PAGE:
Friday, March 5, 2010

Sweet Shankarpali

I am leaving for India in a couple of days and wanted to keep some snacks ready to eat for DH. One of the snacks I made is Shankarpali, because they have a long shelf life and are quite filling.

Shankarpali is a Maharashtrian snack often made for Diwali. A dough for Shankarpali is formed by boiling together milk, ghee and sugar and then adding flour to it. Small squares are then cut and deep fried. All purpose flour is often used in making shankarpali, but shankarpali made with whole wheat flour are also popular.

To make Shankarpali, simply follow these steps-
1. In a saucepan mix a cup each of milk, sugar and ghee (clarified butter) and bring to a boil. Add a quarter teaspoon of salt to the boiling mixture. You can also add oil instead of ghee, but according to me, ghee tastes much better.

2. Take the mixture off heat and add as much whole wheat flour (or all purpose flour) as needed to form a soft dough. Make sure that flour and milk mixture are properly combined. You probably would need about 3-3.5 cups of flour.

3. Let the dough cool. Once cool enough to handle, knead it well and let it rest for about 1.5-2 hours. Before making Shankarpali knead it once again.

4. To make Shankarpali, take a small ball of dough and roll it about quarter of an inch thick. Make sure that you don't roll out the dough very thin. This will make Shanarpali hard once they are fried.

Cut into squares (or diamond shape) with a traditional Shankarpali cutter (which is like a rotary cutter) or regular pizza cutter. Luckily I have a cutter that has multiple cutters attached to a rolling pin, which makes my job a lot easier. This is how it looks like -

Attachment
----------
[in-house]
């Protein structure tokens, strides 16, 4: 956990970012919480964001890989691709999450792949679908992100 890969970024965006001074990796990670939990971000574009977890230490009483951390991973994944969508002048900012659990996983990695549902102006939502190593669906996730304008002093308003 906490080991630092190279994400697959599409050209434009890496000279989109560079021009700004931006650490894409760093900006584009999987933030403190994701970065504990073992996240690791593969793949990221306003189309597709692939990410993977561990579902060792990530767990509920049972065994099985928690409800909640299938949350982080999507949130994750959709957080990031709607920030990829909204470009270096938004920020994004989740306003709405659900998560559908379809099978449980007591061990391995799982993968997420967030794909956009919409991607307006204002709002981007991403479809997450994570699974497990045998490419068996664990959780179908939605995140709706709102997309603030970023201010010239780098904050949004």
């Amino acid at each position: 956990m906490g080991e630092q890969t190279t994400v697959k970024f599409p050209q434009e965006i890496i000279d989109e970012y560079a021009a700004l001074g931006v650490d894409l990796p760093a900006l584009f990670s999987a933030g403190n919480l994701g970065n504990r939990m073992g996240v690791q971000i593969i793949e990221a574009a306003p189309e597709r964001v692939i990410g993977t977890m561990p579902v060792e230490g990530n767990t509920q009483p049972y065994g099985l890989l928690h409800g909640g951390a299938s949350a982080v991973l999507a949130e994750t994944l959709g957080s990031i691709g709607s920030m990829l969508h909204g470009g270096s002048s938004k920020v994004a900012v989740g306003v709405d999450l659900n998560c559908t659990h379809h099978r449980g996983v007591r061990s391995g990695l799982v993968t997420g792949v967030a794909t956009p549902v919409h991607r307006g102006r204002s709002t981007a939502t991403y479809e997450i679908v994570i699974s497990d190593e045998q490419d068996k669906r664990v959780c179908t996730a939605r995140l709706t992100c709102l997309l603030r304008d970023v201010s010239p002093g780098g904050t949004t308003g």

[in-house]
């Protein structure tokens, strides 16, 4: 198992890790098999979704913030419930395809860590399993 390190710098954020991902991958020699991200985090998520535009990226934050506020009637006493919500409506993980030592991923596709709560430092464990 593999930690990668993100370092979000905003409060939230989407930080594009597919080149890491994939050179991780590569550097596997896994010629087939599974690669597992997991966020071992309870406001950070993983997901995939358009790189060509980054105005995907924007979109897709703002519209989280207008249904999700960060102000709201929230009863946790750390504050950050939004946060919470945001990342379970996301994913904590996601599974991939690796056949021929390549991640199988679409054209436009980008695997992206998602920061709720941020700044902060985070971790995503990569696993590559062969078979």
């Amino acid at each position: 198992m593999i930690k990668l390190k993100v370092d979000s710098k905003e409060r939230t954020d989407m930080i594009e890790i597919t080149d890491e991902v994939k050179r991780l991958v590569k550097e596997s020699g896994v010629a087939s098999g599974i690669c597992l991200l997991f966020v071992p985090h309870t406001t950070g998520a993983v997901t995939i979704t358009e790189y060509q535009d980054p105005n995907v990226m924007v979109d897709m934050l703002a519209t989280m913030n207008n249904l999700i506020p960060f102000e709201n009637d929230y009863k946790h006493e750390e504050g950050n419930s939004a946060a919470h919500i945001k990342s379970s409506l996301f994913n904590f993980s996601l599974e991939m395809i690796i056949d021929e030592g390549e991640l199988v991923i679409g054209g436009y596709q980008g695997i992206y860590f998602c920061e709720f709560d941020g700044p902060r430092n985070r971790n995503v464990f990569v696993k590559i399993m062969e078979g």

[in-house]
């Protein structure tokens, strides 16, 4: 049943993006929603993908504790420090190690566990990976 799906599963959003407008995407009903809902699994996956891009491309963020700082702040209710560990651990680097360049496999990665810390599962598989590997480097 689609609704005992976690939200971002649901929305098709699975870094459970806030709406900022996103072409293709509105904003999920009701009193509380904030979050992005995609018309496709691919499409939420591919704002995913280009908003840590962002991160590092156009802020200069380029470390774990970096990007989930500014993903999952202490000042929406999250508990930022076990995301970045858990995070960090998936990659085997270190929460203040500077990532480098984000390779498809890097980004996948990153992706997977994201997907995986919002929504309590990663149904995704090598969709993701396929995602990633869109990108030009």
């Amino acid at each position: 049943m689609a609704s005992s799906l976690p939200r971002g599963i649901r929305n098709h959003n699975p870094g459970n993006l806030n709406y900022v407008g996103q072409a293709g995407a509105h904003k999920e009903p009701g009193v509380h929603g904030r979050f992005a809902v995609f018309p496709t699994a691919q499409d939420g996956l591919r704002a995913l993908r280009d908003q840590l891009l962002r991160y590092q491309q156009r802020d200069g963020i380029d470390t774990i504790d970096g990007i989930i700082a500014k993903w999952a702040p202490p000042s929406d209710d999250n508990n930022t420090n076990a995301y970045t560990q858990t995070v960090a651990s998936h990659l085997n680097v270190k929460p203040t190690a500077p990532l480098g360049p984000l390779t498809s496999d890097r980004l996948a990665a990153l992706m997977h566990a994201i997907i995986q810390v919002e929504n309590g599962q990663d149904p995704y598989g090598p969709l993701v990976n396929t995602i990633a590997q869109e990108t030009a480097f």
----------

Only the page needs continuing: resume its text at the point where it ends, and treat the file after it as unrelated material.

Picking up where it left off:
5. Deep fry the cut squares in oil or ghee until golden brown. Let them cool. Store in an airtight container.

Appetizing Black Chana Salad

About twelve years back, I traveled to Himachal for a trek. It was a long and boring journey as the train got delayed. On one of the stations, a guy hopped in the train just as it was about to leave, with a bamboo basket hanging by his neck. We were hungry and eager to see what was in there. He was selling some chana chaat. We were a little disappointed to see that it was only chana that he had. We had not tasted it before and decided to try it. As soon as I tasted it, I was in love with it. After that we kept on buying more one after the other. I can never forget the taste of that chaat. It had cooked black chana, onions, tomatoes, lime juice and some spices. Black chana is a type of chickpeas, but is smaller than chickpeas. It has a nutty taste and is high in iron and proteins.

After that trip, I have made black chana salad numerous times using the ingredients that were in the chaat. When I made it for the first time mom and dad both loved it. 'A' too loved it when he had it for the first time and now is a big fan of this salad. I make it often in summer. I generally use sprouted chana but soaked chana is totally fine.

To make chana salad you need -

2 cups black chana (cooked)
1 cup raw onion (chopped)
1 medium tomato (chopped)
Handful of minced cilantro